October Baby tells the story of 19-year-old Hannah, a first-year college student, who leaves home on a search for her birth mother. In many ways, it's a Hollywood-style road trip movie dealing with questions of identity, but at the movie's core is also a vigorous message about abortion.
In one scene, Hannah tracks down a nurse who worked at the health clinic where her birth mother had sought an abortion — one that failed when Hannah was born prematurely.
Hollywood is dominated at the moment by the upcoming release of The Hunger Games, the first film adaptation of a phenomenally successful series of young adult novels set in a dystopian, divided America, where teenagers from different regions are pitted against each other for survival.
21 Jump Street sits atop the box office this week. It is a reboot of the late 1980's television hit about cops going undercover in high schools. Turns out there are real-life police officers on the high school hallway beat, and, as Slate reporter Will Oremusuncovered, there are specific strategies these fre
When 21-year-old Kevin Smith decided he wanted to be a filmmaker, his sister gave him some advice: "Don't say you want to be a filmmaker; just be one." So he did. He made his first film, Clerks, on a shoestring, shooting at the convenience store where he worked.
The film Mosquita y Mari — the first narrative feature by a Chicana director to screen at the Sundance Film Festival — is both the singular vision of writer-director Aurora Guerrero and a crowdsourced production that could not have been made without multiple communities coming together.
Robert De Niro's last outing with director Paul Weitz was less than auspicious: The comedy Little Fockers received terrible reviews. Being Flynn, their second collaboration, is a more serious affair about the estranged relationship between a fractious father and his son.
A new study from researchers at Dartmouth Hitchcock Norris Cotton Cancer Center found that the more movies teenagers watch with images of alcohol, the more likely teens will start drinking. The study also found that an increase in movie watching was a major risk factor for teens who already drink to start binge drinking.
The movie Act of Valor, which opened in theaters last weekend and earned nearly $25 million, was commissioned by the Navy's Special Warfare Command to drum up recruits for its elite SEALs program. But this is by no means the first movie made with the military's cooperation.
At the Charles Aidikoff Screening Room on Rodeo Drive, filmmakers can screen their works in progress for an invite-only audience in the small, 57-seat theater. The screening room is also rented to show films to members of the Academy and the press.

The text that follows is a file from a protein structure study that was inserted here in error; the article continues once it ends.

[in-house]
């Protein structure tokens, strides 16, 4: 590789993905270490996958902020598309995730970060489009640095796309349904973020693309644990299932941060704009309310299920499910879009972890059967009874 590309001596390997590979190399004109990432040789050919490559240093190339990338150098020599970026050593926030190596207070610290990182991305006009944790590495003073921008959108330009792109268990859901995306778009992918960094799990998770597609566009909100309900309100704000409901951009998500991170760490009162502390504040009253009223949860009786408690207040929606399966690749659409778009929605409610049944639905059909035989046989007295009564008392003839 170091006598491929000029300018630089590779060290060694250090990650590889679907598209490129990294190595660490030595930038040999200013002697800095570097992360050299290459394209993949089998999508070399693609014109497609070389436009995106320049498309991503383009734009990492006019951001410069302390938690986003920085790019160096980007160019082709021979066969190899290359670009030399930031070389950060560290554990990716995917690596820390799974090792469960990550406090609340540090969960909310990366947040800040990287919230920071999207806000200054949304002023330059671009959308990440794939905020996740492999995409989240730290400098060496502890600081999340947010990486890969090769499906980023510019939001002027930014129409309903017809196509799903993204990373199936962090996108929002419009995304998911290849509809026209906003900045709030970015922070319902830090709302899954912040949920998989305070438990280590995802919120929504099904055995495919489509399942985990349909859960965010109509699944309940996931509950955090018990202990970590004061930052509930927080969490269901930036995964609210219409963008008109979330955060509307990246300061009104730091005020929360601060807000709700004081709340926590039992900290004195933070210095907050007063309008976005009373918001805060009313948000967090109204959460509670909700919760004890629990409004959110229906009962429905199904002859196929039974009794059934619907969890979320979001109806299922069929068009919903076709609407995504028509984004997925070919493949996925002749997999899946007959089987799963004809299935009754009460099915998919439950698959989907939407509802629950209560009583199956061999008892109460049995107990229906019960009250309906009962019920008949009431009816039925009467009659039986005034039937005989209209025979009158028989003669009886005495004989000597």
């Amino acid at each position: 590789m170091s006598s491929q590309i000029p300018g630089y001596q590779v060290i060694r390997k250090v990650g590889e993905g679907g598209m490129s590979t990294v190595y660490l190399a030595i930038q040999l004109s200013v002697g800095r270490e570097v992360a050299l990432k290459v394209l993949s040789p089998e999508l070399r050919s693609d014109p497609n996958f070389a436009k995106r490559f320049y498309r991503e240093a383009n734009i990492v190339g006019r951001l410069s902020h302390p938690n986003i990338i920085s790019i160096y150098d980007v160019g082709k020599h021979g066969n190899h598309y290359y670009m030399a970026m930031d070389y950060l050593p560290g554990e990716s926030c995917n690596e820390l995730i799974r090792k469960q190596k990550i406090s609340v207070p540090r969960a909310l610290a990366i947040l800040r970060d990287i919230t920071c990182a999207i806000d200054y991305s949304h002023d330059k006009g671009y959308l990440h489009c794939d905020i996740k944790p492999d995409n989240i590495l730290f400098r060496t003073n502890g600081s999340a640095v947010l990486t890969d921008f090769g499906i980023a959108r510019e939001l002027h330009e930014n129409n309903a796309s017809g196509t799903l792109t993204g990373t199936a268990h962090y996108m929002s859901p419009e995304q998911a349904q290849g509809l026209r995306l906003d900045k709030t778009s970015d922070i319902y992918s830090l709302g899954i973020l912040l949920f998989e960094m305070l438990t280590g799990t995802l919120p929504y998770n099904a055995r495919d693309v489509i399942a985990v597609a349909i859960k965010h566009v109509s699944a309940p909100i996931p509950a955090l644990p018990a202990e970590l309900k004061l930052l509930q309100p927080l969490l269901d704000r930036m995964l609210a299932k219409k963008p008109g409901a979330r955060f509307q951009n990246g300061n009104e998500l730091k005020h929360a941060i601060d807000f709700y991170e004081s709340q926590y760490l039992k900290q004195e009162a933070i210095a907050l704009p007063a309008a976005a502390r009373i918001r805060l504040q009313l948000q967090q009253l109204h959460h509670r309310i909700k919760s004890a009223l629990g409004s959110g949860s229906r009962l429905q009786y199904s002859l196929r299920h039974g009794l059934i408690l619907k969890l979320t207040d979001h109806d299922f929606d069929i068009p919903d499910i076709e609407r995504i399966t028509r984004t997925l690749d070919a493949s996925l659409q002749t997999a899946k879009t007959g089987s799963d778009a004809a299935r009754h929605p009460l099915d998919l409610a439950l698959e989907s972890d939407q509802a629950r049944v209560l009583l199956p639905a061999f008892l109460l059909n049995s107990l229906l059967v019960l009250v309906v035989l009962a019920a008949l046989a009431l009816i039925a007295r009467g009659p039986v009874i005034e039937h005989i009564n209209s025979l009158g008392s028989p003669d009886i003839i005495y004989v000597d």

Credit Cindy Carpien / NPR
Filmmaker Judd Apatow (left) screened his film <em>Bridesmaids</em> at the Charles Aidikoff Screening Room to a group of family and friends, including actor Seth Rogen (right). <a href="http://www.aidikoff.tv/charles-aidikoff-screening-room-wall-of-fame/">Click here to see the Charles Aidikoff Screening Room Wall of Fame</a>.
Credit Courtesy Charles Aidikoff Screening Room
Charles Aidikoff, 97, learned the art of projection from his father, who ran silent movies in a Coney Island theater in the early 1900s. Aidikoff's grandson Josh carries on the family tradition — he became manager of the screening room at age 19.
Credit Thaddeus Bridwell / Charles Aidikoff Screening Room
Josh Aidikoff mastered the complicated business of running film projectors when he was still in his teens. Now, the Aidikoff Screening Room has a digital projector, too, and Josh predicts that in a few years he won't be handling film at all.
Before they made it to the Oscars, the nominated films — not to mention all the films that didn't make the cut — were viewed by some 6,000 members of the Academy of Motion Picture Arts and Sciences. Many of those movies were shown in small, private, rented screening rooms all over Hollywood.
The studios have their own screening rooms, of course, but often directors want a more private place to screen works in progress — with no studio suits in sight.
A battered wooden skiff motors along the horn of East Africa. Onboard are a half-dozen men clutching AK-47s and debating whether they'll need to shoot. They are Somali pirates.
Or rather, they're actors playing Somali pirates in a short feature film titled Fishing Without Nets. It tells the story of piracy off the coast of Somalia — from the perspective of the pirates — and it won the jury prize for short filmmaking at this year's Sundance Film Festival.
This year’s list of Oscar nominees for best film is heavy on nostalgia The Artist, Hugo, Midnight in Paris. We go to the movies to escape talk of politics, foreclosures and the economy, after all. One exception is Margin Call, a smart, tightly-wound thriller nominated for best original screenplay. The film tracks the key players and catastrophic decisions made at a venerable investment firm over 36 crucial hours.
If George Lucas had never created that annoying, slapstick-prone CGI character in The Phantom Menace, history would be different. No amount of "meesa so sorry" can make up for this abomination. And to add insult to injury, Lucas is sending a 3D Jar Jar Binks into theaters on February 10th.
Anyone who’s ever said reality is stranger than fiction… hasn’t seen too many movies about football. In football movies, losing your star quarterback doesn’t ruin your team’s season, it just means the backup guy pulls off last-second trick plays… and in the movies, your team’s chances of victory are less tied to players or strategy than to the coach’s inspiring locker room speech. Take Al Pacino’s half time talk, in the movie Any Given Sunday: